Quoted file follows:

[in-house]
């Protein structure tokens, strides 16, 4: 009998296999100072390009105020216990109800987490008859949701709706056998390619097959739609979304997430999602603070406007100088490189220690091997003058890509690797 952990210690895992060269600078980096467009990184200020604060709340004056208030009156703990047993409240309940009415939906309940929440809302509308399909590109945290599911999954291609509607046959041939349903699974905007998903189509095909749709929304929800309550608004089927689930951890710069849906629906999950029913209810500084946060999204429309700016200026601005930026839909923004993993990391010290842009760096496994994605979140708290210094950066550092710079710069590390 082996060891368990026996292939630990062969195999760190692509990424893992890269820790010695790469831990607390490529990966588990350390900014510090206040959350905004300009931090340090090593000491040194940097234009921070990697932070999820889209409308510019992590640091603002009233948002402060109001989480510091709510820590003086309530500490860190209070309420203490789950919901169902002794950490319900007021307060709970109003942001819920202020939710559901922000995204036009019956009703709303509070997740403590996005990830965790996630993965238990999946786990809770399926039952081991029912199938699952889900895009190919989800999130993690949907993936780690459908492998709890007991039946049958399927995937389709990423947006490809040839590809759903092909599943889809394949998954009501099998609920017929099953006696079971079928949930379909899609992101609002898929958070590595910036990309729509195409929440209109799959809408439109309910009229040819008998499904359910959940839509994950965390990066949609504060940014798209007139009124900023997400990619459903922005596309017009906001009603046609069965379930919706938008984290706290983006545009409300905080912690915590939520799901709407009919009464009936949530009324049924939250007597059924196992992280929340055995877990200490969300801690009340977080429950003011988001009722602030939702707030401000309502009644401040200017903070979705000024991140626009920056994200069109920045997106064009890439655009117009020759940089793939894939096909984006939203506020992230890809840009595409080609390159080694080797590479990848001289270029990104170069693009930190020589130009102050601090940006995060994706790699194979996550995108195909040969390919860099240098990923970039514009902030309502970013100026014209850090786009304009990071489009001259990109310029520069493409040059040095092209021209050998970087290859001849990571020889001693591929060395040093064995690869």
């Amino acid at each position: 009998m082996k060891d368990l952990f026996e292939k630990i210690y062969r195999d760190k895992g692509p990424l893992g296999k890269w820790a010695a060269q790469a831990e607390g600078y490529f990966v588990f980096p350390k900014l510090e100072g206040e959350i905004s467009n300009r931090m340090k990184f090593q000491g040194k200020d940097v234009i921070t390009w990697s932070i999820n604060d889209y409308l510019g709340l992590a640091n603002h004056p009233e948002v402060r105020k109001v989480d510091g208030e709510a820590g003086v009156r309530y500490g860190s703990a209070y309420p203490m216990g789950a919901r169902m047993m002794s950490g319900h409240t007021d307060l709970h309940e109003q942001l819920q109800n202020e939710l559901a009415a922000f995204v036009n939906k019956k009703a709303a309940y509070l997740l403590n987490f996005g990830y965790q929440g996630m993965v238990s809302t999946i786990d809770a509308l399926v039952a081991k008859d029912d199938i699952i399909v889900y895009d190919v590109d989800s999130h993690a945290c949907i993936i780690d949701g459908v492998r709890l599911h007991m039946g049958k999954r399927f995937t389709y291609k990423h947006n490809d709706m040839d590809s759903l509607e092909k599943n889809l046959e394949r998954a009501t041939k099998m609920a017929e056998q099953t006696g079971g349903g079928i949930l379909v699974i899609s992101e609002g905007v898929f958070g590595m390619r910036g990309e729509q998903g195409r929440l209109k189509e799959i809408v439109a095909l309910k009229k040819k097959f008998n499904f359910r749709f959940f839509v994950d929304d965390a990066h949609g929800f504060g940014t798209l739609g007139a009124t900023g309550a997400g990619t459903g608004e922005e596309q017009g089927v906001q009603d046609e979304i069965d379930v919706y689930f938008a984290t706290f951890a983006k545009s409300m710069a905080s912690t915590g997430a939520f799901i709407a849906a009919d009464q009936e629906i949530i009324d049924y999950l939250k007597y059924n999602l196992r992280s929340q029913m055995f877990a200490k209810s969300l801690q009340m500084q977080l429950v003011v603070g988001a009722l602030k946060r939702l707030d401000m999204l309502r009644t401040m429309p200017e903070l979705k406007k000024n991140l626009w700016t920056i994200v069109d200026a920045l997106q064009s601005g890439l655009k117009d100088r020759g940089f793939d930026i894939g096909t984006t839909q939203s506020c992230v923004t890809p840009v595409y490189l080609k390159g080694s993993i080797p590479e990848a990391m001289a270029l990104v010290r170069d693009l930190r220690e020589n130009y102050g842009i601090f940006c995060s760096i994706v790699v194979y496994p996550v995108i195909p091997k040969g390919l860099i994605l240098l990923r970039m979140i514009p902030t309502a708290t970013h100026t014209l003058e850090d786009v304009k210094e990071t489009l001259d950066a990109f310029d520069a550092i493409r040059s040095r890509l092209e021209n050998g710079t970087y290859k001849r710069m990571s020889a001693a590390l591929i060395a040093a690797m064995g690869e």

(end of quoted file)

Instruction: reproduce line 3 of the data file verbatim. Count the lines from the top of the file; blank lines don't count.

């Amino acid at each position: 009998m082996k060891d368990l952990f026996e292939k630990i210690y062969r195999d760190k895992g692509p990424l893992g296999k890269w820790a010695a060269q790469a831990e607390g600078y490529f990966v588990f980096p350390k900014l510090e100072g206040e959350i905004s467009n300009r931090m340090k990184f090593q000491g040194k200020d940097v234009i921070t390009w990697s932070i999820n604060d889209y409308l510019g709340l992590a640091n603002h004056p009233e948002v402060r105020k109001v989480d510091g208030e709510a820590g003086v009156r309530y500490g860190s703990a209070y309420p203490m216990g789950a919901r169902m047993m002794s950490g319900h409240t007021d307060l709970h309940e109003q942001l819920q109800n202020e939710l559901a009415a922000f995204v036009n939906k019956k009703a709303a309940y509070l997740l403590n987490f996005g990830y965790q929440g996630m993965v238990s809302t999946i786990d809770a509308l399926v039952a081991k008859d029912d199938i699952i399909v889900y895009d190919v590109d989800s999130h993690a945290c949907i993936i780690d949701g459908v492998r709890l599911h007991m039946g049958k999954r399927f995937t389709y291609k990423h947006n490809d709706m040839d590809s759903l509607e092909k599943n889809l046959e394949r998954a009501t041939k099998m609920a017929e056998q099953t006696g079971g349903g079928i949930l379909v699974i899609s992101e609002g905007v898929f958070g590595m390619r910036g990309e729509q998903g195409r929440l209109k189509e799959i809408v439109a095909l309910k009229k040819k097959f008998n499904f359910r749709f959940f839509v994950d929304d965390a990066h949609g929800f504060g940014t798209l739609g007139a009124t900023g309550a997400g990619t459903g608004e922005e596309q017009g089927v906001q009603d046609e979304i069965d379930v919706y689930f938008a984290t706290f951890a983006k545009s409300m710069a905080s912690t915590g997430a939520f799901i709407a849906a009919d009464q009936e629906i949530i009324d049924y999950l939250k007597y059924n999602l196992r992280s929340q029913m055995f877990a200490k209810s969300l801690q009340m500084q977080l429950v003011v603070g988001a009722l602030k946060r939702l707030d401000m999204l309502r009644t401040m429309p200017e903070l979705k406007k000024n991140l626009w700016t920056i994200v069109d200026a920045l997106q064009s601005g890439l655009k117009d100088r020759g940089f793939d930026i894939g096909t984006t839909q939203s506020c992230v923004t890809p840009v595409y490189l080609k390159g080694s993993i080797p590479e990848a990391m001289a270029l990104v010290r170069d693009l930190r220690e020589n130009y102050g842009i601090f940006c995060s760096i994706v790699v194979y496994p996550v995108i195909p091997k040969g390919l860099i994605l240098l990923r970039m979140i514009p902030t309502a708290t970013h100026t014209l003058e850090d786009v304009k210094e990071t489009l001259d950066a990109f310029d520069a550092i493409r040059s040095r890509l092209e021209n050998g710079t970087y290859k001849r710069m990571s020889a001693a590390l591929i060395a040093a690797m064995g690869e």